‘Tea and coffee’, warned the Belfast News-Letter in 1887, ‘offer the opportunity for abuse—an opportunity quite often availed of. Their devotees drink for the mere love of them, more than they ought.’ The article continued by (melodramatically) describing hospital waiting rooms filled with dyspeptics suffering the consequences of their tea addiction. It then outlined a cycle of events involving a tea-obsessed housewife who gradually lost her appetite, slowly came to loathe food and eventually sought solace in the teacup. Once hooked, she adopted tea preparation methods designed to secure as much tannin as possible (e.g. stewing) to quell her ever-intensifying cravings. The News-Letter insisted that addicted women had chosen to ‘wilfully forsake good food for tea’. Similarly, Royal Victoria Hospital doctor John Alexander Lindsay complained to the Belfast Natural History and Philosophical Society in 1882 that the national physique was deteriorating because the working classes had decadently substituted milk for tea.


These perspectives failed to acknowledge that milk was often adulterated, watered down, infected with tuberculosis or simply too costly. In reality, tea consumption was often a necessity, not a choice. The moralising attitudes of doctors failed to grasp bleak working-class realities. In times of need, working-class mothers made hard decisions to go without and economise by serving nutritious food to other household members. Fathers needed strength for the workplace, the young to ensure healthy physical growth. Mothers sacrificed their own health, using tea to suppress appetite and quell hunger pangs. They were not recklessly seeking hedonistic pleasure but instead navigating what today we call food poverty.

In 1893 Francis Hope claimed that Belfast’s residents had consumed five million pounds of tea that year. Hope wrote: ‘As one passes through the squalid streets where the poor live, and views the abject poverty, the real suffering from want, the dirt and degradation, the sight is overwhelming. One’s heart is wrung for the misery of these poor souls.’ He proposed a simple solution: ‘Practice a little self-denial’. ‘Poor souls! They perish for lack of knowledge’, continued the author. In reality, no amount of savings made from abstaining from tea could ever hope to overcome socio-economic problems such as lack of money, low wages, poor housing and persistent public health problems.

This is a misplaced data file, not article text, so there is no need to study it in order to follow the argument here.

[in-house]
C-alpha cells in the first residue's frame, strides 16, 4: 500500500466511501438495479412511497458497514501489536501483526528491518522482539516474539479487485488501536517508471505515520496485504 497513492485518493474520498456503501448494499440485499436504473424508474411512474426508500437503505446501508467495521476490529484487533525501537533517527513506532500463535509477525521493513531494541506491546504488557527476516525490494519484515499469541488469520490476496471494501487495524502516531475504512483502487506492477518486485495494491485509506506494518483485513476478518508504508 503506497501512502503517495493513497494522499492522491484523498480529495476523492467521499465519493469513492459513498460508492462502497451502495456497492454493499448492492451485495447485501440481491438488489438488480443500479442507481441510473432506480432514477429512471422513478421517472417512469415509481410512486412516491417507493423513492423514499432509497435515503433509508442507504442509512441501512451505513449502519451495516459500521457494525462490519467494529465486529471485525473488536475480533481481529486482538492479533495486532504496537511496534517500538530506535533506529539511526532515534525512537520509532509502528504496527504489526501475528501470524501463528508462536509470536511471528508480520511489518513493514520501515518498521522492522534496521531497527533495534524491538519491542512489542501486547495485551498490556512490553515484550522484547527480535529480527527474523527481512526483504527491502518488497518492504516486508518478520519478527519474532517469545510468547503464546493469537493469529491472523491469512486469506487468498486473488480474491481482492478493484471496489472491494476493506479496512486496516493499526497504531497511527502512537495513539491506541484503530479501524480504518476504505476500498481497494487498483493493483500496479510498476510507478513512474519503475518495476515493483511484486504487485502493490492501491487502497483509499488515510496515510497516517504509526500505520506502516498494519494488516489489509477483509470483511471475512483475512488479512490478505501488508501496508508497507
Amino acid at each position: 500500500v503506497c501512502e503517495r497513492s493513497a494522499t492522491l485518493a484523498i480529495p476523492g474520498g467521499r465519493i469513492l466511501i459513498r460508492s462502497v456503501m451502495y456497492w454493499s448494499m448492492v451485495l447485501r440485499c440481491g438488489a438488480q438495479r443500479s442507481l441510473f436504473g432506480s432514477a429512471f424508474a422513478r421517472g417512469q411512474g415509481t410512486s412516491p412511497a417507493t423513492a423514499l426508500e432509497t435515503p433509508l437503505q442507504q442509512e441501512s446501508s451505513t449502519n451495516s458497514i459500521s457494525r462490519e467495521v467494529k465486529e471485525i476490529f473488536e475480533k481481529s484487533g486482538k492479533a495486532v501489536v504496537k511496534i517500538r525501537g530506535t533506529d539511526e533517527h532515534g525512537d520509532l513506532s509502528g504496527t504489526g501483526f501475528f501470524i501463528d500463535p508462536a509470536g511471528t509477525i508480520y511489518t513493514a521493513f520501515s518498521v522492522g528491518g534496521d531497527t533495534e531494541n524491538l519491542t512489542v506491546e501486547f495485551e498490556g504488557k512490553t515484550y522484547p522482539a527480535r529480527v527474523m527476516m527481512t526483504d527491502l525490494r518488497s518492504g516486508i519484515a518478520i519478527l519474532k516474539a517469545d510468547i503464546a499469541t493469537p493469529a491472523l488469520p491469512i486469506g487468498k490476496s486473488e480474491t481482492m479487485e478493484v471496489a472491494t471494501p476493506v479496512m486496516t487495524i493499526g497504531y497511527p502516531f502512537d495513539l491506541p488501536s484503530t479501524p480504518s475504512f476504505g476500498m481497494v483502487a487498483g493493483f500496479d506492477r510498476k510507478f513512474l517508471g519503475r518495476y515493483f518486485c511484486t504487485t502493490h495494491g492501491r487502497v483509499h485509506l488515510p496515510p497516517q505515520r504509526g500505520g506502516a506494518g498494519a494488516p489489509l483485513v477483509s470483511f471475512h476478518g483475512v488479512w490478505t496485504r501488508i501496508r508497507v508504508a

Ian Miller lectures in Medical History at Ulster University and is one of the contributors to the Epidemic Belfast website, epidemic-belfast.com, from which this article is drawn.

Further reading
L.A. Clarkson & E.M. Crawford, Feast and famine: a history of food and nutrition in Ireland, 1500–1920 (Oxford, 2001).
T. Cusack, ‘“This pernicious tea drinking habit”: women, tea and respectability in nineteenth-century Ireland’, Canadian Journal of Irish Studies 41 (2018), 178–209.
I. Miller, ‘“A dangerous revolutionary force amongst us”: conceptualising working-class tea drinking in the British Isles, c. 1860–1900’, Cultural and Social History 10 (3) (2013), 419–38.
I. Miller, Reforming food in post-Famine Ireland: medicine, science and improvement, 1845–1922 (Manchester, 2014).